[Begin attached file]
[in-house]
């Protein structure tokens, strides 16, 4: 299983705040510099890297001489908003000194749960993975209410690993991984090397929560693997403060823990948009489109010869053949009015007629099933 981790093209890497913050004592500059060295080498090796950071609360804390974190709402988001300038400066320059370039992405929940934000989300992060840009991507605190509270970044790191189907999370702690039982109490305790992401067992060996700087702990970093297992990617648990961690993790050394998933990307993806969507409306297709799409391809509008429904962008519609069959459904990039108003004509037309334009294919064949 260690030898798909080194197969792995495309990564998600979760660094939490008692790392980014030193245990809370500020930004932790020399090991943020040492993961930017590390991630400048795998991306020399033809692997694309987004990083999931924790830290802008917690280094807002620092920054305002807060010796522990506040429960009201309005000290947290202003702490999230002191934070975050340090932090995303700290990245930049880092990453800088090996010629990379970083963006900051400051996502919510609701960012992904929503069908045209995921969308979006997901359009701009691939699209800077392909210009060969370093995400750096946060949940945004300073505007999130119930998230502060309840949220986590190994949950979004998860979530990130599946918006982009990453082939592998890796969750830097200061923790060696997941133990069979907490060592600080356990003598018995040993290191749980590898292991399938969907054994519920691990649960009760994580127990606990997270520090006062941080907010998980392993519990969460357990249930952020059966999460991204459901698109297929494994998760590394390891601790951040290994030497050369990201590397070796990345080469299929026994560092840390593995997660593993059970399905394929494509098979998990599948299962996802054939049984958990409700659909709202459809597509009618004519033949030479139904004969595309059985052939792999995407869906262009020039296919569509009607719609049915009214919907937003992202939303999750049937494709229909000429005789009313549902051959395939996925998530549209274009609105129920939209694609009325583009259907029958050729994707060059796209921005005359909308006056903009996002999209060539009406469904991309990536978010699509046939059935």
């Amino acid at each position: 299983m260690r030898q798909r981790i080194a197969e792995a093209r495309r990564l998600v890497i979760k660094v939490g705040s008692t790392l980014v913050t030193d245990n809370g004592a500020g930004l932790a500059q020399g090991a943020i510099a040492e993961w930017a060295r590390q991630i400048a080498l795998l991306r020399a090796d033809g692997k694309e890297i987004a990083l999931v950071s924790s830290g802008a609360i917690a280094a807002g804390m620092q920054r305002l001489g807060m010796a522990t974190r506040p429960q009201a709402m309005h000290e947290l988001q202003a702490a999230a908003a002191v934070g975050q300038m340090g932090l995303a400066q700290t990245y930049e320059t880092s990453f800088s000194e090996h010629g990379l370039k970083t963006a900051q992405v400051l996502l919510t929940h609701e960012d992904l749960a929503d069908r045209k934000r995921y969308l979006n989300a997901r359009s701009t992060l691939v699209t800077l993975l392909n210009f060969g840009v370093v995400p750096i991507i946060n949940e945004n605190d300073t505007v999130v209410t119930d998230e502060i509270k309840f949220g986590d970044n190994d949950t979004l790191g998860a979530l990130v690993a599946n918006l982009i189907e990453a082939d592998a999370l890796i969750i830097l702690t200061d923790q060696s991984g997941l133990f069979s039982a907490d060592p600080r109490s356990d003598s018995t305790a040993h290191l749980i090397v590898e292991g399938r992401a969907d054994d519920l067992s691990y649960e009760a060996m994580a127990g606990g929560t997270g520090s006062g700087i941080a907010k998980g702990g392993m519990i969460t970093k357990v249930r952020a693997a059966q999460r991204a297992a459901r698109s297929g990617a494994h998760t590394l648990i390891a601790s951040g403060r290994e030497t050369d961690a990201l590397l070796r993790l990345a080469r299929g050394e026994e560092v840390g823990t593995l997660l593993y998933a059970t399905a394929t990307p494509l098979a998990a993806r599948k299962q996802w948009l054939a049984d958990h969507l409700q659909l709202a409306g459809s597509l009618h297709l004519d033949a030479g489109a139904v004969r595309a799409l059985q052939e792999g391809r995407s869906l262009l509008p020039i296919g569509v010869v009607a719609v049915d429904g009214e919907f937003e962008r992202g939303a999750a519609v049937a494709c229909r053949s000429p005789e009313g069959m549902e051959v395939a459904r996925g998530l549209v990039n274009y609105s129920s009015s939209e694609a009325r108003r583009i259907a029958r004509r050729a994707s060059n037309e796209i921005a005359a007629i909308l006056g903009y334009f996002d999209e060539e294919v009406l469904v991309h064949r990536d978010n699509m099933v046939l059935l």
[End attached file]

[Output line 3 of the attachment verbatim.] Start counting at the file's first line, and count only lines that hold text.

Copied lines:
């Amino acid at each position: 299983m260690r030898q798909r981790i080194a197969e792995a093209r495309r990564l998600v890497i979760k660094v939490g705040s008692t790392l980014v913050t030193d245990n809370g004592a500020g930004l932790a500059q020399g090991a943020i510099a040492e993961w930017a060295r590390q991630i400048a080498l795998l991306r020399a090796d033809g692997k694309e890297i987004a990083l999931v950071s924790s830290g802008a609360i917690a280094a807002g804390m620092q920054r305002l001489g807060m010796a522990t974190r506040p429960q009201a709402m309005h000290e947290l988001q202003a702490a999230a908003a002191v934070g975050q300038m340090g932090l995303a400066q700290t990245y930049e320059t880092s990453f800088s000194e090996h010629g990379l370039k970083t963006a900051q992405v400051l996502l919510t929940h609701e960012d992904l749960a929503d069908r045209k934000r995921y969308l979006n989300a997901r359009s701009t992060l691939v699209t800077l993975l392909n210009f060969g840009v370093v995400p750096i991507i946060n949940e945004n605190d300073t505007v999130v209410t119930d998230e502060i509270k309840f949220g986590d970044n190994d949950t979004l790191g998860a979530l990130v690993a599946n918006l982009i189907e990453a082939d592998a999370l890796i969750i830097l702690t200061d923790q060696s991984g997941l133990f069979s039982a907490d060592p600080r109490s356990d003598s018995t305790a040993h290191l749980i090397v590898e292991g399938r992401a969907d054994d519920l067992s691990y649960e009760a060996m994580a127990g606990g929560t997270g520090s006062g700087i941080a907010k998980g702990g392993m519990i969460t970093k357990v249930r952020a693997a059966q999460r991204a297992a459901r698109s297929g990617a494994h998760t590394l648990i390891a601790s951040g403060r290994e030497t050369d961690a990201l590397l070796r993790l990345a080469r299929g050394e026994e560092v840390g823990t593995l997660l593993y998933a059970t399905a394929t990307p494509l098979a998990a993806r599948k299962q996802w948009l054939a049984d958990h969507l409700q659909l709202a409306g459809s597509l009618h297709l004519d033949a030479g489109a139904v004969r595309a799409l059985q052939e792999g391809r995407s869906l262009l509008p020039i296919g569509v010869v009607a719609v049915d429904g009214e919907f937003e962008r992202g939303a999750a519609v049937a494709c229909r053949s000429p005789e009313g069959m549902e051959v395939a459904r996925g998530l549209v990039n274009y609105s129920s009015s939209e694609a009325r108003r583009i259907a029958r004509r050729a994707s060059n037309e796209i921005a005359a007629i909308l006056g903009y334009f996002d999209e060539e294919v009406l469904v991309h064949r990536d978010n699509m099933v046939l059935l």